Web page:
However, you need not be a hapless victim of the wild swings of Mother Nature or the profit needs of farmers and grocery stores. Think about starting your own backyard vegetable garden and taking control of both the costs of feeding yourself and your family, and controlling the quality and variety of the vegetables you consume. By starting your own peppers, tomatoes, eggplants, cabbage, broccoli, etc., from seed, you can save a ton of money over the long run.  Often times, mail order companies will charge $4 for a single tomato or pepper seedling.  Meanwhile, you can purchase 30 seeds for about the same amount of money and grow your own.  In addition, if you grow your own seedlings, you have a lot more varieties to choose from.

Long-term savings

The longer you backyard garden, grow your own edibles, and plant the seeds you cultivate yourself, the cost of food will shrink with each passing season.

Put your backyard gardening plan together today

So, what do you need to get started? A commitment, a plan, a great backyard greenhouse (to protect against weather, animals, and bugs), seeds, soil, pots, fertilizer, a water source, and of course, a backyard. You can do this. What’s more, your wallet and your taste buds will thank you for many years to come. The amazing economics of vegetable gardening are yours to discover!

Broccoli Spinach Tomato pic

Health benefits of backyard vegetables!

Mom was right after all. Vegetables ARE the elixir for much that ails us, much that our
body needs for health and balance, and much that our body requires to fight off disease and aging. The health benefits of home grown, backyard vegetables just can’t be ignored.

Remember how you stared at your dinner plate as a child, piled high with spinach, broccoli, and more, and wondered why your parents hated you so much? But, like Mark Twain, who once hilariously wrote about how much his father had learned from Twain’s adolescence to his adulthood, our parents were much smarter than we ever gave them credit for at the time. Today, the science is simply overwhelming where the health benefits of vegetables are concerned and each of us must consume a daily regimen of them if we want to maintain peak health and age gracefully.

Let’s take a look at three very popular vegetables, and their amazing health benefits.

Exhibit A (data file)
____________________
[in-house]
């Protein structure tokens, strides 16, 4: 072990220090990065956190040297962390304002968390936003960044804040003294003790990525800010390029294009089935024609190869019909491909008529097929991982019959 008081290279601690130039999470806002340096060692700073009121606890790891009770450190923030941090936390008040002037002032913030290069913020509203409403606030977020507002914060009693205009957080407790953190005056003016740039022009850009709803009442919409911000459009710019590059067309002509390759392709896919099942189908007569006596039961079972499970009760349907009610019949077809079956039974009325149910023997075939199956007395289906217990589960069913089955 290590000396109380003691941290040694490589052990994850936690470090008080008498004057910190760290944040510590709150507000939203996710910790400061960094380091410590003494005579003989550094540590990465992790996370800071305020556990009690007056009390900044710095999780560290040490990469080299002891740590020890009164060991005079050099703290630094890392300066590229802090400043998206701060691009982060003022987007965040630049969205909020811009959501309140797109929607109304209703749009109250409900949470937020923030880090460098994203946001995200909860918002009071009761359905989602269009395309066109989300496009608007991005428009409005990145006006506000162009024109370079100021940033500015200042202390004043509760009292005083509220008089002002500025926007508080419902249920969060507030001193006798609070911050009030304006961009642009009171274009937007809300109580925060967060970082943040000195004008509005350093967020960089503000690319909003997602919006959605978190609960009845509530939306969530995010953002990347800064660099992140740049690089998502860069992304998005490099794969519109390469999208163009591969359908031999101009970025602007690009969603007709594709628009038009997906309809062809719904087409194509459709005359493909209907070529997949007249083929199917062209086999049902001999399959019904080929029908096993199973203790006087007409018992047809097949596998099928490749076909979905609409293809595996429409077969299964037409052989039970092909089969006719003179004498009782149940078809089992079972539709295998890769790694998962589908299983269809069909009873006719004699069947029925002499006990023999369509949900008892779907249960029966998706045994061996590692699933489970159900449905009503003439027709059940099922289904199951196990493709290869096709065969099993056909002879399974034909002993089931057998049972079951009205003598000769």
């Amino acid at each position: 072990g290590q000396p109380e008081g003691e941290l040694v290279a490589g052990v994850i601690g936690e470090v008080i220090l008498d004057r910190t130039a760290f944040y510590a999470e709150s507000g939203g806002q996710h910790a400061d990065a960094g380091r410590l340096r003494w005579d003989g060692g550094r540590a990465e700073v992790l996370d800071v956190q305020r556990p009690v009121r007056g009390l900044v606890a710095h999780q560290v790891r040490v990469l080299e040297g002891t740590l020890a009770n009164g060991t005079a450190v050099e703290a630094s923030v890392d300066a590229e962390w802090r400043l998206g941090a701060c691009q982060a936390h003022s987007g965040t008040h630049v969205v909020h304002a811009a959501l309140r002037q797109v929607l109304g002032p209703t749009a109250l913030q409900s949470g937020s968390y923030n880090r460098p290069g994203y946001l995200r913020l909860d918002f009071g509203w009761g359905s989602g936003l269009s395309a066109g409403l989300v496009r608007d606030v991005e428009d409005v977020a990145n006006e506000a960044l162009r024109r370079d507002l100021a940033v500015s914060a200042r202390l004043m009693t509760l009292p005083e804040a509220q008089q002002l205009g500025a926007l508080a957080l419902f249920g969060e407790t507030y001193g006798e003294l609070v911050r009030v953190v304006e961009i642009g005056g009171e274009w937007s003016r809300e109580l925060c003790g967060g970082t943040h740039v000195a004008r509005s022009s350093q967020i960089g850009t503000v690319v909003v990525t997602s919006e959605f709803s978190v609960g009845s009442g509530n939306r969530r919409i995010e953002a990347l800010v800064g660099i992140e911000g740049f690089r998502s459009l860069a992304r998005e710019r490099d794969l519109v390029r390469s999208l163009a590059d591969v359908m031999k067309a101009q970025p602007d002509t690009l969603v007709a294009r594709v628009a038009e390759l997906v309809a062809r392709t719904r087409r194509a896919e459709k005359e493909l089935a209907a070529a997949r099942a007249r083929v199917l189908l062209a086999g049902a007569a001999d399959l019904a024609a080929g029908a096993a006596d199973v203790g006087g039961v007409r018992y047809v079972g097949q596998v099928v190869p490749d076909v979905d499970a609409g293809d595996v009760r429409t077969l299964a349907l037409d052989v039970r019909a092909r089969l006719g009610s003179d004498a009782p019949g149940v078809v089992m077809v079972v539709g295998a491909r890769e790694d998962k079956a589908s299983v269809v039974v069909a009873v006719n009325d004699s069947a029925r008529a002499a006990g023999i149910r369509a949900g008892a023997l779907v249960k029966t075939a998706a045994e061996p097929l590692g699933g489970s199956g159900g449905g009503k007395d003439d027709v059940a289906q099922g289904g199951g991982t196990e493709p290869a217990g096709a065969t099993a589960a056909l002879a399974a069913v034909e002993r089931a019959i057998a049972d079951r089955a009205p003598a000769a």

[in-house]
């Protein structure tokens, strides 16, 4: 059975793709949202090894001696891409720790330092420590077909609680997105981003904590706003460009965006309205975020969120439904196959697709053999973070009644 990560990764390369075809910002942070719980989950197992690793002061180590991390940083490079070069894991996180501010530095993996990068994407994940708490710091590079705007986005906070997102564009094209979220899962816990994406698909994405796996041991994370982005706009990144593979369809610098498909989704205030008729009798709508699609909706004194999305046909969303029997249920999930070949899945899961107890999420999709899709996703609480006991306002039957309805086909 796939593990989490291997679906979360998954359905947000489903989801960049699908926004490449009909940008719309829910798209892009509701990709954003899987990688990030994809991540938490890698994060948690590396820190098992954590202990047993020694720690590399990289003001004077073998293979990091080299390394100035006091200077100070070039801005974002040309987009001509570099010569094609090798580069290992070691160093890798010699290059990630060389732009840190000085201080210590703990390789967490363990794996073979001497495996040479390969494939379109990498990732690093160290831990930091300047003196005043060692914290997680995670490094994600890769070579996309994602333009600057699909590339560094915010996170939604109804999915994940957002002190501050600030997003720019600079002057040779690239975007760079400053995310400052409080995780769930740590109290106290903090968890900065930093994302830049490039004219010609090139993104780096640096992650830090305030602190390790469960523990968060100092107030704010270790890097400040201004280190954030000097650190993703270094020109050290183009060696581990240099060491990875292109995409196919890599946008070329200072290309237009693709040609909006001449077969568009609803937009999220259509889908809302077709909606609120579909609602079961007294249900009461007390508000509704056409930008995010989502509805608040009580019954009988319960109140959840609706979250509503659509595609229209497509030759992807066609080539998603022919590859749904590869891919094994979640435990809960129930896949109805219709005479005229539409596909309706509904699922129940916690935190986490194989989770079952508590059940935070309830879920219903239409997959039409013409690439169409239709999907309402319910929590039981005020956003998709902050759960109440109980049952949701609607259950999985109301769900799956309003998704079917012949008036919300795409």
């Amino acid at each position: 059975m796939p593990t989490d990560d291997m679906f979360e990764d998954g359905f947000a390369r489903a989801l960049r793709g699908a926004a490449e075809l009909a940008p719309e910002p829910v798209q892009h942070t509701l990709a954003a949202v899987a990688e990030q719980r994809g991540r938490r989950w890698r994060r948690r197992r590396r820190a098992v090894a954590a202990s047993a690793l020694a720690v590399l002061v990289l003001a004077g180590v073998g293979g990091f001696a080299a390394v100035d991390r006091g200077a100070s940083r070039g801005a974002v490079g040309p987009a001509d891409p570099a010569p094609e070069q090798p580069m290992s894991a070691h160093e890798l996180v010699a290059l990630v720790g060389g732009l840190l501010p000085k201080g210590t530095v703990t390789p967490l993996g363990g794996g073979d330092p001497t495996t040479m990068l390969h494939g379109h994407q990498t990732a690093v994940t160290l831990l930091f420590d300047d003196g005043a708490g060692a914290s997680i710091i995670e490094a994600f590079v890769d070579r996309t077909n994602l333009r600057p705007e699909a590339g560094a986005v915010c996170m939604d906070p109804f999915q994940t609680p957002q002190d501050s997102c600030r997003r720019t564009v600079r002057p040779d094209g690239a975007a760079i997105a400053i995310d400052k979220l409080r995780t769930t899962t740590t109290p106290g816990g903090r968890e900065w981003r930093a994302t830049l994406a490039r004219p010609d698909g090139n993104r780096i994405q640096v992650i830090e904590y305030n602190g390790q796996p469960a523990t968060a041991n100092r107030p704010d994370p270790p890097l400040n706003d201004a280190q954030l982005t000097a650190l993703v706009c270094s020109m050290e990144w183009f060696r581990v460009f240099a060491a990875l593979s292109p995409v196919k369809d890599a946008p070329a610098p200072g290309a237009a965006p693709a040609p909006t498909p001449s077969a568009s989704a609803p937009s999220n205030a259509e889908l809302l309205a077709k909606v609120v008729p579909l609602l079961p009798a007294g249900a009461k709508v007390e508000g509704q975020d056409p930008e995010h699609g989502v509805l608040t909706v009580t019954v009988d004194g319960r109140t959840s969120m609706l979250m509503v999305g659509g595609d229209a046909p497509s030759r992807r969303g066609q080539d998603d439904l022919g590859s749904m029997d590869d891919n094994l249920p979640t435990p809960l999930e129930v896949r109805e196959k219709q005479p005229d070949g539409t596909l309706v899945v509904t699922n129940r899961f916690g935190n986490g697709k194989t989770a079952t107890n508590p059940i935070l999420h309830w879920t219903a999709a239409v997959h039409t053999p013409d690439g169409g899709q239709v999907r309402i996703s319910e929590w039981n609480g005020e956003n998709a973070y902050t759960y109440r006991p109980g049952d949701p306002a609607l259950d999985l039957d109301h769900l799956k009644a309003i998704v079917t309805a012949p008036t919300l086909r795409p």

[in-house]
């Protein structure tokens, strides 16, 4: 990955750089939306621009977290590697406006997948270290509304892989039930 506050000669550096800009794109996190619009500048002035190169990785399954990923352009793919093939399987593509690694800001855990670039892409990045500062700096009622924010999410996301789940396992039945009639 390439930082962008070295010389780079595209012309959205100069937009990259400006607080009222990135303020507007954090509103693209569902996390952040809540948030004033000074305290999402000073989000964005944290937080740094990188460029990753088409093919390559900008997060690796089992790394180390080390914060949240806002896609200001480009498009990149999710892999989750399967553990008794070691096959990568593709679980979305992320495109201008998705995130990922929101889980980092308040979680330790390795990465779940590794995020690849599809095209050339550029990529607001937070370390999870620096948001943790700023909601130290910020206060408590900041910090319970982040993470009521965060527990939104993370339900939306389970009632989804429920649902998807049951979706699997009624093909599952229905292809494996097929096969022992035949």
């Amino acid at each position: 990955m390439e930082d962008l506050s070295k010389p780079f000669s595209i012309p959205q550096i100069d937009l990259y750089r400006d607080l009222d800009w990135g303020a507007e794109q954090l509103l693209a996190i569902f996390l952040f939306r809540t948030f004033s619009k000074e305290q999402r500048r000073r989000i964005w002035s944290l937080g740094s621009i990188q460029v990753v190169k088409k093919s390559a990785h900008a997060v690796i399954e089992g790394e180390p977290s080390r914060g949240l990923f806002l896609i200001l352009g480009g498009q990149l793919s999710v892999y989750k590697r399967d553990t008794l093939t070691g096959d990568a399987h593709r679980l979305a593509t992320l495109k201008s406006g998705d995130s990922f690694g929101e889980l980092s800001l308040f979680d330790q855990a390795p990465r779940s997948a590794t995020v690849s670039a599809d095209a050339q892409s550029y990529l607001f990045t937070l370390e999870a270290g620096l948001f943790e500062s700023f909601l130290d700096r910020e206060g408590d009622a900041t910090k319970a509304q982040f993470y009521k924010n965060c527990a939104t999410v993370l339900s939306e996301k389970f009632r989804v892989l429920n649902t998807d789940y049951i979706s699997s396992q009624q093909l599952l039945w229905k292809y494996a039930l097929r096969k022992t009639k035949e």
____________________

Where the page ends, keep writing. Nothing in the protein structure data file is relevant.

BROCCOLI – the super food

When you talk about super nutritious vegetables, broccoli is almost in a league of its own. It is low in calories, it’s rich in vitamins and minerals (a cup of cooked broccoli has as much vitamin C as your average orange does, and it’s chock full of vitamins B1, B2, B3, B6, potassium, magnesium, and iron!), it contains needed fiber, and for most, it’s delicious when prepared correctly.

Broccoli is a “cruciferous” vegetable of the family Brassicaceae (also called Cruciferae) and its first cousins in the vegetable world are brussel sprouts, and cabbage, and cauliflower. Sulforophane is a sulfur-containing compound present in cruciferous vegetables, and it may have cancer fighting properties to it. The research is ongoing but is most encouraging.

SPINACH – strong to the finish, cuz he eats his

Were it not for Popeye’s love of spinach, and the super human strength he derived from eating a can of it, many of us would have drawn the line here as kids and refused to eat any. It was never appealing to the eye (then or even now), and it’s flavor makes few do back flips, but the positives of spinach cannot be understated.

Lutein and zeaxanthin are nutrients that healthy eyes depend. They’re both antioxidants that can neutralize free radicals in your body, and spinach is teeming with them. Speculation is that these two substances may protect the eye from light-induced oxidative damage, which is thought to play a role in the development of age-related macular degeneration.  As to other vitamins and minerals, spinach is also a super source of vitamins A and K and a good source of folate. Vitamin K plays an important role in blood clotting.

TOMATOES – kryptonite to prostate cancer?

I’ve left the most popular of vegetables for last. Tomatoes are incredibly popular for backyard gardeners to grow, and they’re a staple of diets the world over. And good thing too because they have many nutritional benefits.